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    Porsche Ceramic Carbon Brakes - Boon or bane?

    Not sure if this is the right place to post this but here it goes.....extracted from another forum.

    "Ok, lets nut it out once and for all...
    I say that we would ALL feel the benefit of using carbon ceramics, some for their longevity and low dust/dust free use, some for appearance, and some for performance..." - ferrarifixer

    "There's a very common misconception that upgrading brakes will automatically *reduce braking distances*. Nope. The car's ability to stop is a result of a variety of factors, the two biggest, by far, are the car's weight and the car's TIRES. A Ford Crown Victoria on racing slicks with stock brakes will outbrake the same car with giant brakes on street tires.

    Heck, a Crown Vic with racing slicks and stock brakes will outbrake a Lotus Elise with giant brakes on snow tires!

    Race cars have big brakes not because they're needed for the shortest possible braking distance, but rather to handle and dissipate heat and take the abuse of being used constantly. Take a 355 for example. With cold brakes, you'll get EQUAL braking distances with stock brakes versus big Challenge brakes or 8 piston Brembos (yes, you'll get different "bite" and "feel", but the distance will be the same).

    After all, when you hit your brakes hard, you can lock up the tires (assuming no ABS). So the LIMIT isn't at the BRAKE, but rather at the TIRE.

    If your brakes are strong enough to lock up the tires, then making your brakes bigger or upgrading them to ceramics will NOT decrease your stopping distance. Analogy: you've got a weight suspended by a cable tied to a wire tied to a string tied to a rafter. No matter how strong you make the cable, or the wire, the total weight that can be supported is always going to be limited by the string.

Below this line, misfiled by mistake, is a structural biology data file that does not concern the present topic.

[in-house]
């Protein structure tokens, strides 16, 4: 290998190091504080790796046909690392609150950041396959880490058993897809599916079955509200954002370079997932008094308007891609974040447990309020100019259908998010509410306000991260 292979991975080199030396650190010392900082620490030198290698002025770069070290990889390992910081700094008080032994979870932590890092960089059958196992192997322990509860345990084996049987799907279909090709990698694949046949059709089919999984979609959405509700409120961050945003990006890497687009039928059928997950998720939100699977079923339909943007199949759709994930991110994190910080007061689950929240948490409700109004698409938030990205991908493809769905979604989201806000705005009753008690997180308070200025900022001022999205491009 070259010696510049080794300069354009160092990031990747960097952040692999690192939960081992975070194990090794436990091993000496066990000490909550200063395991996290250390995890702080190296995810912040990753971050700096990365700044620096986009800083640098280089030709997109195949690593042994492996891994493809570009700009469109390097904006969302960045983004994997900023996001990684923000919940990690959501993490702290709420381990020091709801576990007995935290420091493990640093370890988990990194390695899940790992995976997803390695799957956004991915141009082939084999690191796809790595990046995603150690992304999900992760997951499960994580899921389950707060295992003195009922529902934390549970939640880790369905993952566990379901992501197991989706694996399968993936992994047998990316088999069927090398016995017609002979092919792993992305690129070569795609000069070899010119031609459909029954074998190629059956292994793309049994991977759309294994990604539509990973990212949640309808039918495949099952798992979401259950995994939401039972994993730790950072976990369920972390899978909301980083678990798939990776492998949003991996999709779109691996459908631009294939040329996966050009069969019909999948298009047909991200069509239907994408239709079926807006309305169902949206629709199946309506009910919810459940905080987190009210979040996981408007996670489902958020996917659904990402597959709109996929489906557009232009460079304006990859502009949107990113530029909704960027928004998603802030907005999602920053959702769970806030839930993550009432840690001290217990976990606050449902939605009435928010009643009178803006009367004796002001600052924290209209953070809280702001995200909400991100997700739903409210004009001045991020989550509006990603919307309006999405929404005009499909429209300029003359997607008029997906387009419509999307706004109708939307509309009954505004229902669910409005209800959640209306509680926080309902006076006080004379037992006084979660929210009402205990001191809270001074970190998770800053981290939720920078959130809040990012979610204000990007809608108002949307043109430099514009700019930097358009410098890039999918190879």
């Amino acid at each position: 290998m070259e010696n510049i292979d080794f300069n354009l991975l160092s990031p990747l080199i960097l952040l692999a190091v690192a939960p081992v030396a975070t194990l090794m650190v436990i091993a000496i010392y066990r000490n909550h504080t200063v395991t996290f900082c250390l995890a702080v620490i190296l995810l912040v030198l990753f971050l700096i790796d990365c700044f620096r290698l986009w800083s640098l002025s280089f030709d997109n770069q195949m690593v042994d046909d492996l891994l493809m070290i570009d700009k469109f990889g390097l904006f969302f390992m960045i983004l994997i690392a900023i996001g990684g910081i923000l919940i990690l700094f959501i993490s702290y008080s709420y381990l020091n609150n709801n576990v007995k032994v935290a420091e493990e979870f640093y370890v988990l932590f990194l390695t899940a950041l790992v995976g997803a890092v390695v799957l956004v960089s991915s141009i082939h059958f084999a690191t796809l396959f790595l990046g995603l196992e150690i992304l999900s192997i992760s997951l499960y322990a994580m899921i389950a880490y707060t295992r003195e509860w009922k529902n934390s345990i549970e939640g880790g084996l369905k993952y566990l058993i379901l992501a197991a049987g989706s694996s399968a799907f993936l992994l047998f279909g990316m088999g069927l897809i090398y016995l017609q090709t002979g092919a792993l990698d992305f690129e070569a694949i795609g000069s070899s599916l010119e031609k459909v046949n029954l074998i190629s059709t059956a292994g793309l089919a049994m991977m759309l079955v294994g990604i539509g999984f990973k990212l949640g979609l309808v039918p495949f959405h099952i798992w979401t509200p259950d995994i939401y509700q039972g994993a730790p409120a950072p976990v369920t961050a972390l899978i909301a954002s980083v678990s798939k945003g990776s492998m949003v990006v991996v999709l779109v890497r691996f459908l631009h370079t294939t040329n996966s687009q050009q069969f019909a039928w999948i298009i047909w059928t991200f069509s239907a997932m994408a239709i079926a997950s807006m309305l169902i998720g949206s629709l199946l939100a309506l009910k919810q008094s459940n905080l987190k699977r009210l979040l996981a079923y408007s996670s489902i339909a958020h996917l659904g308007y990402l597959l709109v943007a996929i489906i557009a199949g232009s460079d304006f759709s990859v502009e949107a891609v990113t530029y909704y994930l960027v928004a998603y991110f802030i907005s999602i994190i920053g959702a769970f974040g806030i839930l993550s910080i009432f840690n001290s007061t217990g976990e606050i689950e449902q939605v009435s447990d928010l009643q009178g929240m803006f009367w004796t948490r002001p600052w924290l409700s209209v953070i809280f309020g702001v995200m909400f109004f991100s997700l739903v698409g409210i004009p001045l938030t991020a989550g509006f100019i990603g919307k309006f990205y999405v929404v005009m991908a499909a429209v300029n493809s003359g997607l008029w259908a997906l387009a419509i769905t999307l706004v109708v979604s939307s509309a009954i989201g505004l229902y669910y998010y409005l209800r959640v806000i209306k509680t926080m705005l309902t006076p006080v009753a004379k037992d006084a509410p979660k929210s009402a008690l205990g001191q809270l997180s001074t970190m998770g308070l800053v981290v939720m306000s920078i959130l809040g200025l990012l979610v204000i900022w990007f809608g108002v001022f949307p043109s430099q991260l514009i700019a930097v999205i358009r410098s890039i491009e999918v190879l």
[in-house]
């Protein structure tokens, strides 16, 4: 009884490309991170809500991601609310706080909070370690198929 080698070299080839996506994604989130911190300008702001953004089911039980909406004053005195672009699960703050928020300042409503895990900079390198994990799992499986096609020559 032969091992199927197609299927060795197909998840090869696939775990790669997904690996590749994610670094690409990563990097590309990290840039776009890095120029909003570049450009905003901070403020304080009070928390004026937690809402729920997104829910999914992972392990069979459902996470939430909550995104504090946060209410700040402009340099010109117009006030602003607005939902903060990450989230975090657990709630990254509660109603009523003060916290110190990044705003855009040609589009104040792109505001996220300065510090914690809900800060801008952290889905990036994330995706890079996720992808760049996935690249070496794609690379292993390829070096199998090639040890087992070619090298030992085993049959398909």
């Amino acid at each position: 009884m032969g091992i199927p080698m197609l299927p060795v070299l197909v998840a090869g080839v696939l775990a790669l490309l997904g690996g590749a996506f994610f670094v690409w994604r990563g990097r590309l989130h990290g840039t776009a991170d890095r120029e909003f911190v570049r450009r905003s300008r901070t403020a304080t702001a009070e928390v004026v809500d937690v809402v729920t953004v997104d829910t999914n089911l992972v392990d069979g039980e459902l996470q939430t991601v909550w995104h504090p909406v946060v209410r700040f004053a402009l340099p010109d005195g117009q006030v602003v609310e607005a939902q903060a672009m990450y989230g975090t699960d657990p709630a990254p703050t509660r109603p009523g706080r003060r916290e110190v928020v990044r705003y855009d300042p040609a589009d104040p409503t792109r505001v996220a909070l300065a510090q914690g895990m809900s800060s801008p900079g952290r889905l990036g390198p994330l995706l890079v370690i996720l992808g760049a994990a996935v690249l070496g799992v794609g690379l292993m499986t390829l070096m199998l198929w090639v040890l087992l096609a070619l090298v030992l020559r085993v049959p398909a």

Now, having said that... where ceramic brakes - and bigger brakes, for that matter - do have beneficial effect is handling FADE. (and lighter brakes is also good, for handling, especially as it's unsprung weight, but that's not what we're discussing here; we're assuming that the car weighs the same, though if the ceramic brakes make the whole car lighter, it would theoretically create a shorter stopping distance, but I seriously doubt it would be a material amount.) Back to fade. On the street, if you have modern brakes on something smaller than a Freightliner, you're NOT going to have brake fade. Ok, ok, if you're coming down a mountain and ride the brakes the entire way down, you might get brake fade. But, realistically, on a modern car, the brakes are so good, you won't have any problems.

    As for track use - sure, ceramic brakes might be an improvement, but that depends on how hard you're driving, how good you are, and what your setup is. For a 355 Challenge, with the massive rotors and decent ducting, it takes a LOT of use before you generate enough heat to worry about fade. Now, keep in mind, a less-skilled driver CAN easily cook brakes at the track. I've had students in even track-prepared cars boil fluid in just a handful of laps, simply because they're using the brakes incorrectly - braking too early, braking too long/extending the braking zone, failing to let the brakes cool, riding the brakes all the way to the apex, etc.